There are so many variables to manage.

I suggest that you read up on yeast then ask your teacher for guidance before you start.
If this is just a learning exercise then ok, you will learn a lot,
if this work will form part of your academic assessment then I suggest that you choose a different experiment because to get meaningfull data from this experiment will require a LOT of work, diligence, equipment, time and space.
..................................................................................................
Whilst typing the above I had an idea that might be practical :

Start a large fermentation
. enough sugar(s) to achieve say 10%ABV (about 175 g/l sugars)
. sufficient nutrients (I buy ready-mixed plus I add a little fruit such as rasins, apple, potato,... it seems to help)
. add yeast and a bubble-trap.

After a couple of days the fermentation will be fairly constant, as evidenced by bubble-rate.

Set up as many test tubes as required, each with gass bubbler,
put calculated quantities of acid and base in test tubes (or small flasks etc.)
Add the same quantity of the fermenting liquor to each tube,
mix the tube contents, seal the tube and measure the rate of gas production.
You could measure ml of CO2 per hour, or just 'bubbles per minute'
The rate of CO2 production is proportional to the fermentation rate.

This method would require only an hour or so to prepare the bulk fermentation,
then a few days later LOTS of measurements.

HOW will you measure pH ?

Good Luck.




CAUTION : Hobby Chemist, not Professional or even Amateur
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j_sum1
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[*] posted on 3-1-2019 at 03:13


I had some students do a similar experiment.
They set up a simple fermentation and altered the kind of sugar used. It was a simple task to make concentration, temperature, volume, container shape etc uniform across all the runs. From memory they used evolved gas volume to determine how much fermentation had occurred and ran each fermentation for just 3-4 days.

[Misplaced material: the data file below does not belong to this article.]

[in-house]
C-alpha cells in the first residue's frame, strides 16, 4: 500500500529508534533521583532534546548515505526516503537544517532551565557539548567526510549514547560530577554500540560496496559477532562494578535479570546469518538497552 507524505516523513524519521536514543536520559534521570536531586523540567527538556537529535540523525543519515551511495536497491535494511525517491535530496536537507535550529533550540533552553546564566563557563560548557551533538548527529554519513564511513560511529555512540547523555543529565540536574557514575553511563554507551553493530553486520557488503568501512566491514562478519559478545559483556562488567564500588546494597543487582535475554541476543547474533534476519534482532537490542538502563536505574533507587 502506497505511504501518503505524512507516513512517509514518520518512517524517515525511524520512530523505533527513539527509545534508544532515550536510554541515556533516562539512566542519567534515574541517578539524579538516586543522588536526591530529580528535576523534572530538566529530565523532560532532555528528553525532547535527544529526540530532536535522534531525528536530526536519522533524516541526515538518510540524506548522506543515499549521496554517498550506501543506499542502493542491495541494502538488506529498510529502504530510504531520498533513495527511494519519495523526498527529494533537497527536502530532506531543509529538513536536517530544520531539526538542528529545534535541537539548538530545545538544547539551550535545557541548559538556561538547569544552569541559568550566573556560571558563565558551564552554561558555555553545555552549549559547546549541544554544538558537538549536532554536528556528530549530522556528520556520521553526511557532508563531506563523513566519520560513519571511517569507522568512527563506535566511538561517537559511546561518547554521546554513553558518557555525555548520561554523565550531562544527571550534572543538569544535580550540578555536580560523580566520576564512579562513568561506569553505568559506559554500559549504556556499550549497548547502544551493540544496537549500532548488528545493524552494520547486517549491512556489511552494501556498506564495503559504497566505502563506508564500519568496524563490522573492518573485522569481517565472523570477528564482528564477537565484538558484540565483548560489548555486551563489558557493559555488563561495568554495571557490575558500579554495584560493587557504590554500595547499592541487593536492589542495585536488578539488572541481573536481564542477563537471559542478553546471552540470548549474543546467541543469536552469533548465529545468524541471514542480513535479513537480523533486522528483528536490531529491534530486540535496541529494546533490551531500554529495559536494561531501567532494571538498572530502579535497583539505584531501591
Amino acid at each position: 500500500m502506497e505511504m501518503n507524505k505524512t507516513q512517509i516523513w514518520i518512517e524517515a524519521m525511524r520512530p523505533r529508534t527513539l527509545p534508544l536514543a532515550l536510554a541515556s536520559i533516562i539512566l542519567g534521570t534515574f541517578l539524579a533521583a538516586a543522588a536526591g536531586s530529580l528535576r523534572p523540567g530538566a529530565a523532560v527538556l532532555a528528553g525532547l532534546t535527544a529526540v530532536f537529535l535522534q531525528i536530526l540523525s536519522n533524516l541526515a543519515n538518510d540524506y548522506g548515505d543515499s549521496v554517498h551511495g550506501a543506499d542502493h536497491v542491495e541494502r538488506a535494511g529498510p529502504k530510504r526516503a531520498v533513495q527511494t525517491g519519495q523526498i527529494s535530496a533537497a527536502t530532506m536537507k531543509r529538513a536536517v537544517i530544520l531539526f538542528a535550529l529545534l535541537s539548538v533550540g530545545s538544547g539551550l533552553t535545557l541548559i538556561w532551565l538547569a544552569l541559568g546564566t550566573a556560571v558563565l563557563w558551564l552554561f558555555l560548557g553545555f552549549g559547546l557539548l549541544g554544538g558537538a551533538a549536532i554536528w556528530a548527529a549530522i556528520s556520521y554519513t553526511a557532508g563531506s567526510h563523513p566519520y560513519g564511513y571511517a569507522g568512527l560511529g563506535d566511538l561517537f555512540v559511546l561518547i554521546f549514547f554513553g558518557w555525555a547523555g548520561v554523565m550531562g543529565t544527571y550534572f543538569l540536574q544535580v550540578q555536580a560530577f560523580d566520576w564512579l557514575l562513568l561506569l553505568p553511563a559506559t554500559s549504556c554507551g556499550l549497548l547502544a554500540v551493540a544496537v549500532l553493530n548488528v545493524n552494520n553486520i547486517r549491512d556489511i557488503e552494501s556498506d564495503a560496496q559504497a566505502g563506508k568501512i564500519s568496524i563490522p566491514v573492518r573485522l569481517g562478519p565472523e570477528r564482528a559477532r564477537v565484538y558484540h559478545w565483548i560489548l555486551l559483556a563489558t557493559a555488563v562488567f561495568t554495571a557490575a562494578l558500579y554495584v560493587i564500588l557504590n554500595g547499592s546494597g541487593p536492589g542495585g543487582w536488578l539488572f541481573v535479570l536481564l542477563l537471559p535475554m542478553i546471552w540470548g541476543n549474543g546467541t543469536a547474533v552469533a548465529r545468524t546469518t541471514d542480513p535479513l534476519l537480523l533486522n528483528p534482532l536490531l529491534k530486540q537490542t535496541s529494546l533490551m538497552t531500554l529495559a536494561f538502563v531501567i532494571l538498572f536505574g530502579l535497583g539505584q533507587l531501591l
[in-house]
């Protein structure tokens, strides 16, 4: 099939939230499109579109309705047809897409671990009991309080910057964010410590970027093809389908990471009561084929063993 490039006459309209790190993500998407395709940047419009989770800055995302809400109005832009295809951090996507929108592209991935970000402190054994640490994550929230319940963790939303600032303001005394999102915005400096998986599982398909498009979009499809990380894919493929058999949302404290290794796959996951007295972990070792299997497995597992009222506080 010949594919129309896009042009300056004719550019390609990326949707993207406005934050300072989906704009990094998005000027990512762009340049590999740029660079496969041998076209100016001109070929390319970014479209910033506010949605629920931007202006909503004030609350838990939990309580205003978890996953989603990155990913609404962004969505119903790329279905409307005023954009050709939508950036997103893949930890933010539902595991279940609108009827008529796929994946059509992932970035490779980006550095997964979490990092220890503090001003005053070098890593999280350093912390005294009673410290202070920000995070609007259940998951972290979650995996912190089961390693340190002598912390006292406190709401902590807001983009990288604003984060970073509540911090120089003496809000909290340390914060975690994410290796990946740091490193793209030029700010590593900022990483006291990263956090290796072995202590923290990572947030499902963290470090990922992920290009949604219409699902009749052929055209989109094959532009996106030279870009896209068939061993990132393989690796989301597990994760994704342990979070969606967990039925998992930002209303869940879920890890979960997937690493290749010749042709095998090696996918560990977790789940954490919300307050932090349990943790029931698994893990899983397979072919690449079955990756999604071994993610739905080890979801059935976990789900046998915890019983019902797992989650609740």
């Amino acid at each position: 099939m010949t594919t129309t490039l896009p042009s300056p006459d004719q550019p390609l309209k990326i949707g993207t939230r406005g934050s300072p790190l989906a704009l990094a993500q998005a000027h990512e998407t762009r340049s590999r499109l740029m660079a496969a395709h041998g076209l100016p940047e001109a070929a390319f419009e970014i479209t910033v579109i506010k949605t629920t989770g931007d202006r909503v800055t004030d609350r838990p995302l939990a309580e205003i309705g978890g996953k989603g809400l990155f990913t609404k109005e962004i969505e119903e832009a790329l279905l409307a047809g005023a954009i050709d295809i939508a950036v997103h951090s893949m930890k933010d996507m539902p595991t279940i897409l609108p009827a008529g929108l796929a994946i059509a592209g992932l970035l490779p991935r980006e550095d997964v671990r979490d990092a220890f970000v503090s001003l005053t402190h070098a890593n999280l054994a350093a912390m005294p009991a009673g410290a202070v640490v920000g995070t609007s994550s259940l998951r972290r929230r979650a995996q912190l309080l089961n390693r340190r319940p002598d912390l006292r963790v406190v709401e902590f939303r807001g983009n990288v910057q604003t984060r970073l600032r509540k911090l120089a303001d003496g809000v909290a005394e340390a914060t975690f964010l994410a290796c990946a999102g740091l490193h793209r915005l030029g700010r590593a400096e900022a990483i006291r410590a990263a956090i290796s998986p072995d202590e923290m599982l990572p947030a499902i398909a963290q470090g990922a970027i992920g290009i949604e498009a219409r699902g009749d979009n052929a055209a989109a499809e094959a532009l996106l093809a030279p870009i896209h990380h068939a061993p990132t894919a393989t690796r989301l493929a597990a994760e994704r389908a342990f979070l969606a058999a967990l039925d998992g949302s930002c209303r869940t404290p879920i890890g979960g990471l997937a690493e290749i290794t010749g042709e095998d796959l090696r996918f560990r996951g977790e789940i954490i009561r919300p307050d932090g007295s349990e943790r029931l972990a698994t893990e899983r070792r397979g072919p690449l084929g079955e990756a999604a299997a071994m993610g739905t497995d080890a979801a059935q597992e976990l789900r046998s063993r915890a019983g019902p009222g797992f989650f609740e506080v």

It was a good experiment. Results were reasonably predictable: fructose and sucrose worked best. Glucose was reasonable. Lactose did not ferment well at all.
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happyfooddance
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[*] posted on 3-1-2019 at 07:24


Quote: Originally posted by j_sum1  
I had some students do a similar experiment.
They set up a simple fermentation and altered the kind of sugar used. It was a simple task to make concentration, temperature, volume, container shape etc uniform across all the runs. From memory they used evolved gas volume to determine how much fermentation had occurred and ran each fermentation for just 3-4 days.

It was a good experiment. Results were reasonably predictable: fructose and sucrose worked best. Glucose was reasonable. Lactose did not ferment well at all.


You have to train the yeast for the specific sugar.

For example, most "active dry" yeast is trained to consume sucrose (glucose + fructose).

It can be trained in a few weeks to consume primarily lactose or another sugar, in which case it gets used to the sugar, and will preferentially consume that sugar.

I use invert sugar for fermentations, the last leg of my ferment goes faster, but the initial pitch (of dry yeast) lags compared to when I use sucrose.

[Edited on 1-3-2019 by happyfooddance]